Refinement Database

Database on Refinement of Housing, Husbandry, Care, and Use of Animals in Research

This database, created in 2000, is updated every three months with newly published scientific articles, books, and other publications related to improving or safeguarding the welfare of animals used in research.

Links to the full text for publications that appear in open access journals or are published on the AWI website are provided under the abstract.

Tips for using the database:

  • This landing page displays all of the publications in the database.
  • Use the drop-down menus to filter these publications by Animal Type and/or Topic.
  • Clicking on a parent category (e.g., Rodent) will include publications relating to all the items in that category (e.g., Chinchilla, Gerbil, Guinea pig, etc.).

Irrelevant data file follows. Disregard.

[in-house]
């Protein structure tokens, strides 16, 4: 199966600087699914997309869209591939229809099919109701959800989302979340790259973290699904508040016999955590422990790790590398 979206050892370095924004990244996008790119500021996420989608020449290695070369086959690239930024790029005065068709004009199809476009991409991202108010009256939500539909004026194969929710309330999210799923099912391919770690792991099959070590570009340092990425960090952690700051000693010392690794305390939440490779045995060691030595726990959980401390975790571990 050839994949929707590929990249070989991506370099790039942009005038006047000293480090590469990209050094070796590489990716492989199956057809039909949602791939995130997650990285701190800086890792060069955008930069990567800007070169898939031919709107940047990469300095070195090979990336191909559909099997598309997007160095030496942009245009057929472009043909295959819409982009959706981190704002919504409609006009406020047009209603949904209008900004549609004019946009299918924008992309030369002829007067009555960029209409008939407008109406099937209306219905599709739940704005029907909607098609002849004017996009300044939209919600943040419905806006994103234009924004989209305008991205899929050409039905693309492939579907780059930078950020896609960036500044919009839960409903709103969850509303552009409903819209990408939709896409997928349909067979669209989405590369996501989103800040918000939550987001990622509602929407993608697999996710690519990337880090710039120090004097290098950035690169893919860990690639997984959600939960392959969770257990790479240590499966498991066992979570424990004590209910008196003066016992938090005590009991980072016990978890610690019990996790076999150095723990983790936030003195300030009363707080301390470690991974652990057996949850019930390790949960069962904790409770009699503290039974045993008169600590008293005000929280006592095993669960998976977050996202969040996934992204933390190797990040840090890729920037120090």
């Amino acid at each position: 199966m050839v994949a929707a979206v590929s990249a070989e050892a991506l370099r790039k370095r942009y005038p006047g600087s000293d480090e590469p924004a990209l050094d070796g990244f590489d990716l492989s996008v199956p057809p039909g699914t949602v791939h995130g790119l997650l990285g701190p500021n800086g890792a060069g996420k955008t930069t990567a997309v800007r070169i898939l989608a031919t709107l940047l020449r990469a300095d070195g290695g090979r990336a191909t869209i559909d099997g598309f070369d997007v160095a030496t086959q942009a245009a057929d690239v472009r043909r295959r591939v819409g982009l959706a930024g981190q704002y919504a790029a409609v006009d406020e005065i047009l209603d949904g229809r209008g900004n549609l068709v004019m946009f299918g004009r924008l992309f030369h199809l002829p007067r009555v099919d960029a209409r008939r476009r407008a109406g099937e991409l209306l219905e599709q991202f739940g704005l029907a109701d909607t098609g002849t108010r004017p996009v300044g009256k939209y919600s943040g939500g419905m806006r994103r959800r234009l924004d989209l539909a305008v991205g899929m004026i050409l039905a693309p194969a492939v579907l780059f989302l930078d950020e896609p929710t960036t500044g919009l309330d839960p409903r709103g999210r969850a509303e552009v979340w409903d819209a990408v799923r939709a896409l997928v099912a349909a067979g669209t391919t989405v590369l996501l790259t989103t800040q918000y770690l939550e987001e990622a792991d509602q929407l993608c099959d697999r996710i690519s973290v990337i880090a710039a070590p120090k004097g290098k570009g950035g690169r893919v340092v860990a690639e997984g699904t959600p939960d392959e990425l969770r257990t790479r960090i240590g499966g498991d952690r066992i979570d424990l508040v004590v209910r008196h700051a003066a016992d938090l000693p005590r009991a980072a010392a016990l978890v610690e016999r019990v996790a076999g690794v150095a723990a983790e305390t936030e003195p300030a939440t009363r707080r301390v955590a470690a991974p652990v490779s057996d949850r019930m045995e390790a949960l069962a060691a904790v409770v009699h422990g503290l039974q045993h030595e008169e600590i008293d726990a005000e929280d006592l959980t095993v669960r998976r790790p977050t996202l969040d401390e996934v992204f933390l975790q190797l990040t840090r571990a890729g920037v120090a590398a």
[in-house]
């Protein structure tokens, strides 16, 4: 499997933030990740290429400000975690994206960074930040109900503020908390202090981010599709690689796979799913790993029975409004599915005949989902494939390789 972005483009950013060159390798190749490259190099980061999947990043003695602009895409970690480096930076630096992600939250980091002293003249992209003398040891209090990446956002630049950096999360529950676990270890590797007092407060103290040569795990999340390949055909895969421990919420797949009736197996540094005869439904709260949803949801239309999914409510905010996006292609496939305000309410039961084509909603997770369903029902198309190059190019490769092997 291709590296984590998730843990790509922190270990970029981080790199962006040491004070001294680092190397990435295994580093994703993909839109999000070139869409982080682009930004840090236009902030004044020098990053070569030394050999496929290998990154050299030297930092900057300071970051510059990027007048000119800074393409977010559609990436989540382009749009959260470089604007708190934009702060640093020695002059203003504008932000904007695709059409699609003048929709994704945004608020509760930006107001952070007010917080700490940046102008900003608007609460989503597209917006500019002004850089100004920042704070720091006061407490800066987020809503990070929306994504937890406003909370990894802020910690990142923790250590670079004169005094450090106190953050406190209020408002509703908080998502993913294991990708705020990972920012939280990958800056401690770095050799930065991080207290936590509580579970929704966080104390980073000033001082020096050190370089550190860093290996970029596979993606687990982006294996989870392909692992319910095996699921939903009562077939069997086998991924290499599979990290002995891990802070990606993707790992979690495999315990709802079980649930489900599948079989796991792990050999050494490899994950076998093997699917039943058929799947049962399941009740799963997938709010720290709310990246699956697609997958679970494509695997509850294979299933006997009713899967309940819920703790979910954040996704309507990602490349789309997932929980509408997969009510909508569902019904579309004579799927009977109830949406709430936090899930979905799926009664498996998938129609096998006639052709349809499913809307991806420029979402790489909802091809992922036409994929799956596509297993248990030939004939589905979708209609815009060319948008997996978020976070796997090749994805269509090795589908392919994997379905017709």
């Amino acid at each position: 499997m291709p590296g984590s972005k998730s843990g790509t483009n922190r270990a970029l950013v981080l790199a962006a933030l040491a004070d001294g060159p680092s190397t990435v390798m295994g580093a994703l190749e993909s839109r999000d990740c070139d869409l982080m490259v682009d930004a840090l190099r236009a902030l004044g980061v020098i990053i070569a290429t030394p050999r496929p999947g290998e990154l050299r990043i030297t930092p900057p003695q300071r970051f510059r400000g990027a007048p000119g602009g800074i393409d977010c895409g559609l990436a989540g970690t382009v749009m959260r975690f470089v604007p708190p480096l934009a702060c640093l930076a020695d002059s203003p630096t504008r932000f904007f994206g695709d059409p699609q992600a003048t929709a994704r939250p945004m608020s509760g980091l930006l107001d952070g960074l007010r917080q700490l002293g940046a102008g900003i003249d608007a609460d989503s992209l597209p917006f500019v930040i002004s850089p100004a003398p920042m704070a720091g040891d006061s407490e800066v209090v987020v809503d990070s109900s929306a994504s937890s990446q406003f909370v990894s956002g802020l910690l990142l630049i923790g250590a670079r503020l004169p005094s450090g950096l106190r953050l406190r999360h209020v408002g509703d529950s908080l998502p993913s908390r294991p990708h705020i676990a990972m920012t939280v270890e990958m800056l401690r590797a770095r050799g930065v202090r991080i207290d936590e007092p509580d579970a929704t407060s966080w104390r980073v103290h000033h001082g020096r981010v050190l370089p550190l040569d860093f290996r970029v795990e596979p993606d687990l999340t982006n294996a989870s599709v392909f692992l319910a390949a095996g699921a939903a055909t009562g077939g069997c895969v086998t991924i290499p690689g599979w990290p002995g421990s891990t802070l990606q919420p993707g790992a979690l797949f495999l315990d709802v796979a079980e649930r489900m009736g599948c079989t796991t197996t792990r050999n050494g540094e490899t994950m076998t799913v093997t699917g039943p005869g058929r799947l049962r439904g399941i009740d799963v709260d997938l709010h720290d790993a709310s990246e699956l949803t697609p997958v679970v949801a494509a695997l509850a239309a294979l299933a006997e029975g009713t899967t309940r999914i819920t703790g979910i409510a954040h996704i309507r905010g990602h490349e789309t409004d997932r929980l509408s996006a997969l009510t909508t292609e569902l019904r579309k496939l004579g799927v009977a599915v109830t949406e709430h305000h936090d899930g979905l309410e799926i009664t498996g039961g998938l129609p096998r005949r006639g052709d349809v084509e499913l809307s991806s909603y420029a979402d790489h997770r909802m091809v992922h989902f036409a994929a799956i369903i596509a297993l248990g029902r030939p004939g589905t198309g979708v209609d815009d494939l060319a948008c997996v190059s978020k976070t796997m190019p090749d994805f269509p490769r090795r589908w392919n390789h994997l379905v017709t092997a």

• You may also add a keyword to further narrow your search.
  • Please note that at this time, only publications dated 2010 or later (with some exceptions) can be filtered by Animal Type and Topic. Most publications older than 2010 can only be searched by keyword. 
Long-term, multi-institutional assessments have become a reliable tool for evaluating patterns of wounding in zoo-living primates, with results informing on best practices for species-specific care protocols and population management strategies. For western lowland gorillas (Gorilla...
Quantitative blood pressure measurement is a critical parameter for assessing cardiovascular health, monitoring physiologic status under anesthesia, and making clinical decisions. The placement of an arterial catheter is the most accurate way to measure blood...
In humans, inflammatory markers predict health risks. As great apes experience many similar conditions, measuring inflammation may provide valuable health information. We examined four serum inflammatory markers in zoo-housed gorillas (n = 48): albumin, CRP, IL-6, and...
This is the 5th volume of selected discussions that took place on the electronic Laboratory Animal Refinement & Enrichment Forum between February 2016 and December 2019. The forum was created in October 2002; it allows...